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Ex-VA staffer details scheme


Former researcher awaiting sentencing told feds that others had roles in altering patient records.


ALBANY -- A former cancer research specialist at Stratton VA Medical Center has outlined for federal authorities how other hospital officials took part in altering the records of patients to enroll them in lucrative drug studies.


The allegations were laid out during four meetings earlier this year, when special agents and federal prosecutors sat down with 54-year-old Paul H. Kornak, who explained that the research program thrived financially when more patients were pushed into studies.


"It was discussed that information was altered in order to qualify patients for studies and that others ordered or requested, participated in or knew what alterations were made and were necessary for the participation of certain patients in these research (studies)," said a memorandum filed in U.S. District Court.


The medical records of dozens of veterans were forged to qualify them for studies of new cancer drugs, and many veterans died or suffered unduly as a result of the fraud, authorities said.  In addition, three drug companies were defrauded of more than $635,000 in research funds.


Despite allegations that other hospital officials took part in the scheme in order to keep the research program bustling, Kornak has not been asked to testify before a federal grand jury.  He is scheduled to be sentenced next week for his role in the crimes, including a single count of criminally negligent homicide for causing the death of an Air Force veteran, James J. DiGeorgio of Brunswick.


Authorities declined to say whether anyone else will be charged in the case, including Kornak's former boss, Dr. James A. Holland, who federal prosecutors identified as a target in the criminal investigation last year.


The meetings between Kornak and federal authorities took place on Jan. 25, a week after he pleaded guilty. Subsequent meetings took place Feb. 8 and 9, and again on April 15.  Some of the details of the sessions are outlined in pre-sentence memorandums filed by federal prosecutors and Kornak's attorney, E. Stewart Jones of Troy.


Jones declined to comment Tuesday.  But in a memorandum to the court, he argues that Kornak should get consideration for his cooperation and face less time in prison.  Federal authorities have filed their own memorandum asking that Kornak serve up to six years in prison.  They said his cooperation hasn't yielded any other arrests.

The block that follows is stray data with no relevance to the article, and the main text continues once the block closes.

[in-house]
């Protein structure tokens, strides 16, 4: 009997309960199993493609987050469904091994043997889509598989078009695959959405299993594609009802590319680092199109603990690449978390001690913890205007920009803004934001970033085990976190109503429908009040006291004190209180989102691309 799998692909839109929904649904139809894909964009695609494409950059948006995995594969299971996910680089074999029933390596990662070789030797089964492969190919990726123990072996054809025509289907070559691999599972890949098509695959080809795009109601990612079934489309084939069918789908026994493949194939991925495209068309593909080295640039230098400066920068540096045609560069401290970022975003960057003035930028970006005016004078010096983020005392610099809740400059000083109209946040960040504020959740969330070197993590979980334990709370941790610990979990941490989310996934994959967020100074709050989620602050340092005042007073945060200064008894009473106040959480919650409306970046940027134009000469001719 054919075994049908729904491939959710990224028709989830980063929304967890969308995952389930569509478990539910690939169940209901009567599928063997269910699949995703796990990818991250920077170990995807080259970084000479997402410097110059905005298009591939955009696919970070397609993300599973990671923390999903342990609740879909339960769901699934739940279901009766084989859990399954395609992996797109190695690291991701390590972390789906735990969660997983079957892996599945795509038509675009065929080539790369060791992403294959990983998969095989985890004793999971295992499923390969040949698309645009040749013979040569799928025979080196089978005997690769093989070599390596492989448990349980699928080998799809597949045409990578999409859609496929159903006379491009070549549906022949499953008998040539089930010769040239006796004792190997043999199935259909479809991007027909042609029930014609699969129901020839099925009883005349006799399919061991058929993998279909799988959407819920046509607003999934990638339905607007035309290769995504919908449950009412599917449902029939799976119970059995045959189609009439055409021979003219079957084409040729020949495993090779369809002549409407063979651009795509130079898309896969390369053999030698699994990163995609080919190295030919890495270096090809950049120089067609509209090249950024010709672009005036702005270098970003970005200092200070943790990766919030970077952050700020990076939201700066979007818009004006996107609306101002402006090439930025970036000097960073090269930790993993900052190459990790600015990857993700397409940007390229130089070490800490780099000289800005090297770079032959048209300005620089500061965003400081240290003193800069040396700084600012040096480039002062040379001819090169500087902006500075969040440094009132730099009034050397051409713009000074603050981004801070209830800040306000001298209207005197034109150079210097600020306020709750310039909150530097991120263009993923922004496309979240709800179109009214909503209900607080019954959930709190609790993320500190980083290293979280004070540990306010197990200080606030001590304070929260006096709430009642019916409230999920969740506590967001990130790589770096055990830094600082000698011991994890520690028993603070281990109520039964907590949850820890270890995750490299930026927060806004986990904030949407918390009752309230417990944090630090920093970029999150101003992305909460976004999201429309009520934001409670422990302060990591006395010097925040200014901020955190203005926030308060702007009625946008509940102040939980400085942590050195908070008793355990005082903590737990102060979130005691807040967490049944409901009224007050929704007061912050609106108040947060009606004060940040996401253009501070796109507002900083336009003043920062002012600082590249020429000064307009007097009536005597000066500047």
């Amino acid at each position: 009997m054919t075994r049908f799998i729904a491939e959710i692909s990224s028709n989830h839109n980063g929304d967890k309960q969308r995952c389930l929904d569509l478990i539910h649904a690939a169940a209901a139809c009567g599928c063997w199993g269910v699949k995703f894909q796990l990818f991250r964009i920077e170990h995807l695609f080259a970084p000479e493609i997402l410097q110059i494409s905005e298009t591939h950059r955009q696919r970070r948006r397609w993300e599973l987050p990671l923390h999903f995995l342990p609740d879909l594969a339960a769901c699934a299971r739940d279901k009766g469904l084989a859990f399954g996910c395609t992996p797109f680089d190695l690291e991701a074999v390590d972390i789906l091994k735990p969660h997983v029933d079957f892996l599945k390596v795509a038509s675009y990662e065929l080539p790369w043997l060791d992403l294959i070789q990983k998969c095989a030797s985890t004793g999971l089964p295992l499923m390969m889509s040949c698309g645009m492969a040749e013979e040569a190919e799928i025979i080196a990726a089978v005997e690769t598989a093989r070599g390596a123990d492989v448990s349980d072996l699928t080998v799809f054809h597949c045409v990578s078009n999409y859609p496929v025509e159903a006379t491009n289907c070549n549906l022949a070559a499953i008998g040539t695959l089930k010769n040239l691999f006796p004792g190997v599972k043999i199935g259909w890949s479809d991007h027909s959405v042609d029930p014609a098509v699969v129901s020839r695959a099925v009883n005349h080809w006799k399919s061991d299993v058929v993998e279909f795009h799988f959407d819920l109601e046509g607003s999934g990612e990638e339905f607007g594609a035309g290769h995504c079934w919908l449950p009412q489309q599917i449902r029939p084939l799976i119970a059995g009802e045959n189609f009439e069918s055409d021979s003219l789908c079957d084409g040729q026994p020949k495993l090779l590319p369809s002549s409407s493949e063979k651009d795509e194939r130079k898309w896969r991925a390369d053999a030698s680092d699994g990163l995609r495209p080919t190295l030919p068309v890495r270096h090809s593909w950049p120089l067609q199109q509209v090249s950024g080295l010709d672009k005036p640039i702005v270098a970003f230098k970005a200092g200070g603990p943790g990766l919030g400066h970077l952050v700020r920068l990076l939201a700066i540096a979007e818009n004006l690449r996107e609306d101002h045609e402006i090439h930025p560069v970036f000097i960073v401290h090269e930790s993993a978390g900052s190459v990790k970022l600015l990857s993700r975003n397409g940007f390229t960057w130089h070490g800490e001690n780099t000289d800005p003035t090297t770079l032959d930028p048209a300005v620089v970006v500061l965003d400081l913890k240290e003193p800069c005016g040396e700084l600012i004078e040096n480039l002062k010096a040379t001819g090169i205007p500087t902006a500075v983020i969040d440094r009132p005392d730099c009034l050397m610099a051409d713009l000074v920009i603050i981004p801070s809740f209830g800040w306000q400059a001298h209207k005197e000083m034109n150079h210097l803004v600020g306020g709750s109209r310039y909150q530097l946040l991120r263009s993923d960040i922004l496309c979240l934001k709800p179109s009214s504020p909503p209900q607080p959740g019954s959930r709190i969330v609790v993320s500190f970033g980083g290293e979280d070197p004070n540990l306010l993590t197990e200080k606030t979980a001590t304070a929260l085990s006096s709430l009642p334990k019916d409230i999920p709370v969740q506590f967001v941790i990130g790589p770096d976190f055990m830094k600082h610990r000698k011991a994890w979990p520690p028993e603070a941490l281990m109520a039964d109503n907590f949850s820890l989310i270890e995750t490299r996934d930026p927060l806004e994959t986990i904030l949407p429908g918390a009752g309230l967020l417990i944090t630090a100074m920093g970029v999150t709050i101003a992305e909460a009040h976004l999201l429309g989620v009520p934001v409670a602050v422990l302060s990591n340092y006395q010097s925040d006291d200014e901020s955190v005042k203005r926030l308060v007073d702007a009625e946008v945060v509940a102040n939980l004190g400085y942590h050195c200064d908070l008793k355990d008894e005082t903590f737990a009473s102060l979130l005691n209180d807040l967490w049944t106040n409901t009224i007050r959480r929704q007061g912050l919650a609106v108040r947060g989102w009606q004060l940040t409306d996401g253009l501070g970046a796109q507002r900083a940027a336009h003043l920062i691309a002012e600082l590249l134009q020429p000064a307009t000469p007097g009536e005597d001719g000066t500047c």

"Kornak generally acknowledged his falsification of patient records and described his discussions with a doctor regarding patients and the doctor's instructions to get patients enrolled in studies," prosecutors wrote. "However, such information has not amounted to substantial assistance to date."


Assistant U.S. Attorney Grant C. Jaquith would not comment on any grand jury action in the case. However, he said it's not unusual for someone to get credit for testifying before a grand jury after they have been sentenced to prison. He said there are federal "provisions for credit to be afforded for assistance provided within one year of sentence. ... It's even possible later, depending on the circumstances."


Kornak, who lives on Haystack Road in Clifton Park, pleaded guilty in January to three felony charges in connection with the research scandal.  He had faced up to 20 years on the most serious charge, mail fraud, but under federal sentencing guidelines might receive a sentence of only 57 to 71 months in prison.


Kornak's case triggered congressional action because he carried the title of "doctor" at Stratton -- including on his VA business card -- but never finished medical school.  He also had a criminal record when Stratton hired him, for forging his credentials in Pennsylvania in 1991 when he tried to obtain a medical license.


Patients and their families, including several widows of veterans who died at Stratton, said Kornak was introduced by Holland as "Dr. Kornak" and treated patients.


Carl Steubing, a decorated World War II Army veteran, died at Stratton VA in 2002, two weeks after being given an experimental breast cancer drug to treat his esophageal cancer.  The mail fraud charge against Kornak stemmed from falsified records he mailed to a drug company regarding Steubing's treatment.


Jayne Steubing is one of several widows suing Kornak, Holland and the Department of Veterans Affairs.  A year ago, Holland was identified by federal authorities in court papers as a target in the criminal investigation.  He was fired from Stratton two years ago and works for a Georgia hospital.


A Times Union investigation found that Stratton's cancer research program was the target of internal complaints dating to the mid-1990s.  Hospital staffers said they were retaliated against for warning hospital administrators as early as 1994 that cancer patients were being placed at risk and being enrolled in drug studies without signing consent forms indicating they knew the risks.


Kornak, who is married and has children, has been free on $50,000 bond until his sentencing, which is scheduled for Aug. 11.


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